Jean Shepherd on the March on Washington

I’m working on a longish post commemorating the 50th anniversary of the March on Washington. While you’re waiting for that, I thought I’d post links to Jean Shepherd’s classic radio essay about taking a bus from New York City to Washington, DC and participating in the march. It’s been many, many years since I heard it, but I remember liking it very much, and the time capsule nature of it — it was broadcast a day after the march, before the event had become transformed into legend — holds a certain fascination.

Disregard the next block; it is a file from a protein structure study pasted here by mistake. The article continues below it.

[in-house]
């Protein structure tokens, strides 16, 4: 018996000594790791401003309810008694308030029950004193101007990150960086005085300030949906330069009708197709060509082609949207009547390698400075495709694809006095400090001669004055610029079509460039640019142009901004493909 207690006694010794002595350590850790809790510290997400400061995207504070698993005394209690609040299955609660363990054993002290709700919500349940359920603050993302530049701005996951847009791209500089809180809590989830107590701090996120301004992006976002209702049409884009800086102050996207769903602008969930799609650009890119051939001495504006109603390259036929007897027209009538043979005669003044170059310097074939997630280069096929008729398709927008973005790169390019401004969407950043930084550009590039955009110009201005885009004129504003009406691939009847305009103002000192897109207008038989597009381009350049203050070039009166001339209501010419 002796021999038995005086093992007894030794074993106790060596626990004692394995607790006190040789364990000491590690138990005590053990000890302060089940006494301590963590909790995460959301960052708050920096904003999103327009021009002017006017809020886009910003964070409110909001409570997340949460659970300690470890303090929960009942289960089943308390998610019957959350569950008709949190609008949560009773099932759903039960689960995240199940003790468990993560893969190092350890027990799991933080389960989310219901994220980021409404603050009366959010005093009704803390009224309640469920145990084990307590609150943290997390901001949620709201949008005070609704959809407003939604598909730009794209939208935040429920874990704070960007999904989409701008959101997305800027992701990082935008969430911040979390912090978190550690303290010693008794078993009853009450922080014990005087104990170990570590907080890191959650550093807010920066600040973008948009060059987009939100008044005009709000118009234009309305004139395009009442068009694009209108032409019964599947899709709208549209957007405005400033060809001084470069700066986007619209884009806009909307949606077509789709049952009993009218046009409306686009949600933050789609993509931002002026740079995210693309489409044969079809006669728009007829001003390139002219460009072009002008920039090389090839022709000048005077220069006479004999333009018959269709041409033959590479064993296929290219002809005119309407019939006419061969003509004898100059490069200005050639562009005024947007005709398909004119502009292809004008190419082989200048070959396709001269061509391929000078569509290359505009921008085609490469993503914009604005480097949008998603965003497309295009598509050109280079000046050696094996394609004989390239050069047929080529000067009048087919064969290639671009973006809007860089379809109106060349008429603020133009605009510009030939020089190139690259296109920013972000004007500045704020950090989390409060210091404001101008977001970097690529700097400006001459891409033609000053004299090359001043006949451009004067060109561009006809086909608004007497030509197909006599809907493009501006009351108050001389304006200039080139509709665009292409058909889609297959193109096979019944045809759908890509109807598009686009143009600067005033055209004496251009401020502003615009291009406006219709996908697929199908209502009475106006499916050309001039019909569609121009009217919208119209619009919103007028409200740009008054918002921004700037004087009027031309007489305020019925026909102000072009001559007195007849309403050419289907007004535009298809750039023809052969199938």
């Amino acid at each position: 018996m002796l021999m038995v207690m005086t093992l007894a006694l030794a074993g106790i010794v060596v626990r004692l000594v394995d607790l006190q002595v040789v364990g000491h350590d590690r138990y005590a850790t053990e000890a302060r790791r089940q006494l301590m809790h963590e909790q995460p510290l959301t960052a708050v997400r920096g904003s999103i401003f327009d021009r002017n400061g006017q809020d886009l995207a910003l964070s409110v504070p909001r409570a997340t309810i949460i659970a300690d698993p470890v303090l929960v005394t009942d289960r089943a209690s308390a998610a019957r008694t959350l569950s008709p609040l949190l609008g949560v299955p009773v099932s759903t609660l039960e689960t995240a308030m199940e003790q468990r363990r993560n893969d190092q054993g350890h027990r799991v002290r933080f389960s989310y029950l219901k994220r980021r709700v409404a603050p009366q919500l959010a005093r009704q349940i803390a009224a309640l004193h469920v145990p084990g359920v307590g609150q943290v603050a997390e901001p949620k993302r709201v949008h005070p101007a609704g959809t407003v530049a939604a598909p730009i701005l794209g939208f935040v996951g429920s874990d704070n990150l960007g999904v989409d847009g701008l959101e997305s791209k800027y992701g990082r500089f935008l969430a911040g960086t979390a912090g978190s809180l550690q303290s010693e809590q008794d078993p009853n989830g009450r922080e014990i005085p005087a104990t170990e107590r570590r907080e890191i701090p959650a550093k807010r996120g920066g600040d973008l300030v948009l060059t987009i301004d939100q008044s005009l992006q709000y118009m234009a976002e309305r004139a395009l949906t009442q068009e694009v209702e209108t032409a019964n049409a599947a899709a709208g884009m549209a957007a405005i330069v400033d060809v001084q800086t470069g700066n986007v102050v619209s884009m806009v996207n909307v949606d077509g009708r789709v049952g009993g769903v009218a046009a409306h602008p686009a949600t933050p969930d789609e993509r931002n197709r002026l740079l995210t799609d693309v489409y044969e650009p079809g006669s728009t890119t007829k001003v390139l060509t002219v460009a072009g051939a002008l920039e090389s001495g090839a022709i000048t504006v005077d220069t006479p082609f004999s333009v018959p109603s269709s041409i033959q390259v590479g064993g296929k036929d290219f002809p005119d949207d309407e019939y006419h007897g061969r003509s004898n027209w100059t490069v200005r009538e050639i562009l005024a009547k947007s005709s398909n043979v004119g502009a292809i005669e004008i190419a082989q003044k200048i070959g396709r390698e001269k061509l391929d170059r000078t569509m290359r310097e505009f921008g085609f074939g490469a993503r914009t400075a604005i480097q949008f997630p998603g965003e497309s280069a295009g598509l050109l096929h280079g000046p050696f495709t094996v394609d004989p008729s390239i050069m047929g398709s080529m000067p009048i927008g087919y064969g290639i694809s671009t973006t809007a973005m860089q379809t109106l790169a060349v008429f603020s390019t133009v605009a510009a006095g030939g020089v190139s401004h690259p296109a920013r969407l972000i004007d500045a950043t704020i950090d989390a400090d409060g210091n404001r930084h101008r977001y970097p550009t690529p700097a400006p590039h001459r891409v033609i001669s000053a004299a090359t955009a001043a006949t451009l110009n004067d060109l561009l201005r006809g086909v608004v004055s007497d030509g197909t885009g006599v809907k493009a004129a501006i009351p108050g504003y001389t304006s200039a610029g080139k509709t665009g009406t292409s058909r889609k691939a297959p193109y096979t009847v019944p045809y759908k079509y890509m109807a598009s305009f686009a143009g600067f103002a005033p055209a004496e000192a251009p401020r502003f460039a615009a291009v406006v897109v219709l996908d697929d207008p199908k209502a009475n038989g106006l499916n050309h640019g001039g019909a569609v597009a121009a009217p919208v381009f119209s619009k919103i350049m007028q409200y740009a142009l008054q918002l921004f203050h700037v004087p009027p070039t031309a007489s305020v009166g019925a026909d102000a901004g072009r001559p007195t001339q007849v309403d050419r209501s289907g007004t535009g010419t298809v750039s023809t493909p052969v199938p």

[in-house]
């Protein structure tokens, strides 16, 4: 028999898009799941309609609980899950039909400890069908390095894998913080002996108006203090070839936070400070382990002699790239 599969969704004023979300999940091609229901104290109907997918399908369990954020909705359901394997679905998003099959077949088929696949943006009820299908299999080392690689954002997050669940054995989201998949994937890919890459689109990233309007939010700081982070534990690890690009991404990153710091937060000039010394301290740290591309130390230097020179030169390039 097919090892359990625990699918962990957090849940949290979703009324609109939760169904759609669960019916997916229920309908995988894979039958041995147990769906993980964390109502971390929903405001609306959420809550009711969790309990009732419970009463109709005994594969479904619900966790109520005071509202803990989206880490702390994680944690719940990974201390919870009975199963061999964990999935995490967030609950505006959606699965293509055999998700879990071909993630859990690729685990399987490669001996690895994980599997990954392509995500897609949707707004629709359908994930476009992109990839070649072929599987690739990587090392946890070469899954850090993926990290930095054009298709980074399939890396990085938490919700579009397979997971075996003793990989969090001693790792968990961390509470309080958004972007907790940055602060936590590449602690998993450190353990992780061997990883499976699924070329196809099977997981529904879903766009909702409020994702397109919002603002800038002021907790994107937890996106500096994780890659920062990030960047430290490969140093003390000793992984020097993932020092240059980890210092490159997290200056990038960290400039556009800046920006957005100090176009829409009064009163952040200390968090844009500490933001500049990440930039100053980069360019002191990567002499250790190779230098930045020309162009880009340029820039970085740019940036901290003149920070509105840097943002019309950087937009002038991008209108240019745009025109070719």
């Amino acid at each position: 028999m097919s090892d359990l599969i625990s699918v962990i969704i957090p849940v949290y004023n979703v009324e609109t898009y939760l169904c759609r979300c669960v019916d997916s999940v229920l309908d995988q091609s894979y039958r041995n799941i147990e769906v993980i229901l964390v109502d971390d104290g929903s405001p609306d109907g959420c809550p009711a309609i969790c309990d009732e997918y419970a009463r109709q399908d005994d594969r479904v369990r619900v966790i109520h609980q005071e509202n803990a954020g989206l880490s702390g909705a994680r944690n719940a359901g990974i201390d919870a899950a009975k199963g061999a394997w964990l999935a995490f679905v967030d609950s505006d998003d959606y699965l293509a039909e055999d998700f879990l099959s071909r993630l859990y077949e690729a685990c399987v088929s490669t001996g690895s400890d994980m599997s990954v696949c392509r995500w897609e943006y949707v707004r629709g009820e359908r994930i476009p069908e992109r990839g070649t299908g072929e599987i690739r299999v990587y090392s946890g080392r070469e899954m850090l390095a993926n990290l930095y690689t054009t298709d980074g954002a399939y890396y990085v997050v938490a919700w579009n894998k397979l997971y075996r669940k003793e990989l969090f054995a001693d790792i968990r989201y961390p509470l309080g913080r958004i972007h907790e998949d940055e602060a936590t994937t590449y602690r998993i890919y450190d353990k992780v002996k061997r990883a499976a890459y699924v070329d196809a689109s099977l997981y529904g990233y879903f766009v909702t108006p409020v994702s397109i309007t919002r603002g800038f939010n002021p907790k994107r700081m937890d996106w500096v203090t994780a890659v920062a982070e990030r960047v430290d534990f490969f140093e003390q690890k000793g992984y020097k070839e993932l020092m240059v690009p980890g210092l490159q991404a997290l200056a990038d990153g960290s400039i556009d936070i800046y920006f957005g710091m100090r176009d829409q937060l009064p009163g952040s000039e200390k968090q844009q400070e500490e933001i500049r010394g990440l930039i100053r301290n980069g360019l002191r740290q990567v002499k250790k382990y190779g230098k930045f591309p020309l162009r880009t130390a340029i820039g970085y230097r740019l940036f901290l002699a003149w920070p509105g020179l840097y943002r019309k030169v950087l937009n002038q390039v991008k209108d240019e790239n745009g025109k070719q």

Shepherd, as you may know, was a famous radio broadcaster/raconteur in New York in the 1950s, 60s, and 70s. He later became a writer; the movie, A Christmas Story, is based on his autobiographical stories.

Normally I’d embed the YouTubes of his broadcast, but as I explained below, I won’t be posting any videos this weekend. So here are the links to part one, part two, and part three. Enjoy, and reflect — talk radio is a bit different these days, isn’t it?

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Kathleen Geier

Kathleen Geier is a writer and public policy researcher who lives in Chicago. She blogs at Inequality Matters. Find her on Twitter: @Kathy_Gee